Review written by Raul De Leon
“The essential American soul is hard, isolate, stoic, and a killer. It has never yet melted”. The film opens with this quote by D.H. Lawrence, and it sticks to it until the very end. Hostiles is a cold, no-nonsense western that epitomizes the seeds buried under our American feet. Writer/director Scott Cooper stands his ground, tenaciously resisting modern cinema’s quick-pace, to truly carry on the traditional stride of our strapping Western classics.
This ain’t no good guy, bad guy deal. Natives, soldiers, fur traders, farmers, landowners – they’re all treading the same turf, looking out for themselves, and upholding their own duty by the forceful will of the six-shooter. Joe (Christian Bale) is a Union Captain with a vicious history among native “savages”, but he must swallow every ounce of his pride when he is assigned to safely escort Cheyenne Chief Yellow Hawk and his family back to their homeland and into freedom. Along the way, Joe and his men, pick up and look after the delusional Mrs. Quaid (Rosamund Pike), who lost her entire family to a band of native butchers. Animosity along with wisdom, guilt, regret, and dignity vibrates among the diversified camp on their long and fateful journey.
The wild road they travel is not unlike the road America has taken itself – an overcoming of pride and prejudice, coupled with lots of killing. It’s a sentimental and disastrous game of shootouts and reflections, as one murderous altercation is followed by another with emotional contemplation in between. Gun battles ring out in intensity because in this territory, anyone can drop at anytime. With death being around every corner, our characters are placed in a relentless turbulence of nature’s matter-of-factness. In this mortal space, individuals see the light and the night, and Hostiles braces its bleak attitude with human prosperity.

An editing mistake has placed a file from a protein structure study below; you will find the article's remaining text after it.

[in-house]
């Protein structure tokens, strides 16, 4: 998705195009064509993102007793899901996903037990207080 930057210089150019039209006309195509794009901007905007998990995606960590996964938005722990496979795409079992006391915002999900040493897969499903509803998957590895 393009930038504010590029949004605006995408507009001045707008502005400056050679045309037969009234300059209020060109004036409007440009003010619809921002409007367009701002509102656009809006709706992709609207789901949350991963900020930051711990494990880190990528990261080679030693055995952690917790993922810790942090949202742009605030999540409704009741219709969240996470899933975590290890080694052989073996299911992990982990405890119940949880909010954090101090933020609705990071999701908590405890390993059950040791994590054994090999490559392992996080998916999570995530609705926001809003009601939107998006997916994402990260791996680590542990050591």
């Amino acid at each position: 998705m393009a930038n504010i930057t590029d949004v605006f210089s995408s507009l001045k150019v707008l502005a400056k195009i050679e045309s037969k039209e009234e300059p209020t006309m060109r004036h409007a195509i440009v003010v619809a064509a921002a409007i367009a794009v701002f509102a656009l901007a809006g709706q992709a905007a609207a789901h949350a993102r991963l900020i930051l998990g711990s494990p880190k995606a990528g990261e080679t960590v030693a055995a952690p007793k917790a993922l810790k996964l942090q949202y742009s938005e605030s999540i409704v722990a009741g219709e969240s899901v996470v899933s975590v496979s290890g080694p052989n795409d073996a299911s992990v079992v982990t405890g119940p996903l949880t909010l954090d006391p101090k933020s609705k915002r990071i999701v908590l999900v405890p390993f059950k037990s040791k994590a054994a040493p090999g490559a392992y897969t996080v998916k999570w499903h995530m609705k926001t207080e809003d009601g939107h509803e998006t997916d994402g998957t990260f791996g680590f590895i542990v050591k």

War is the teacher, and Joe’s hard-shell endures blow after blow. With a pushed chest, a directing tone, and an imperturbable temper in the face of distress and danger, Captain Joe embodies Lawrence’s view of the American the most. Bale plays Captain Joe perfectly; anybody not familiar with the former Batman star, may find it hard to believe that the Englishman isn’t an All-American war vet. Joe’s Americanness is only rivaled by Yellow hawk and the the natives themselves whose unceasing nerveless presence suggests a deep accustom and insight to death. Death is what sternly beats on Mrs. Quaid, as she battles with sanity and spirit. Pike (Gone Girl) didn’t exactly click in her neurotic episodes, but she shapes up as her character does. Secondary characters keep our mains in good company with histories and seasoning of their own. Veteran Master Sgt. Thomas Metz anticipates an eclipsing crisis that contrasts greenhorn Lt. Kidder’s newly born virgin war feelings. And Joe’s old comrade, Sgt. Wills, who Joe must transport as a prisoner mid-story, adds a meaningful suspense-piece with a twist of moral culpability to the expedition.
Vets, novices, natives, foreigners, women, children, and a black corporal… Hostiles is a hefty companion journey with a stern look at the severity of American life. It’s a man-made country where women are complimentary, blacks are sparsely incorporated, natives are sidelined, and bullets are the land’s fertilizer. Cooper tells the story he wants to tell, the way he wants to tell it, and it’s one of his best.
If you liked Hostiles (2017), you might also like; Dances With Wolves (1990), Open Range (2003), The Outlaw Josey Wales (1976), 3:10 to Yuma (2007), American Sniper (2014).
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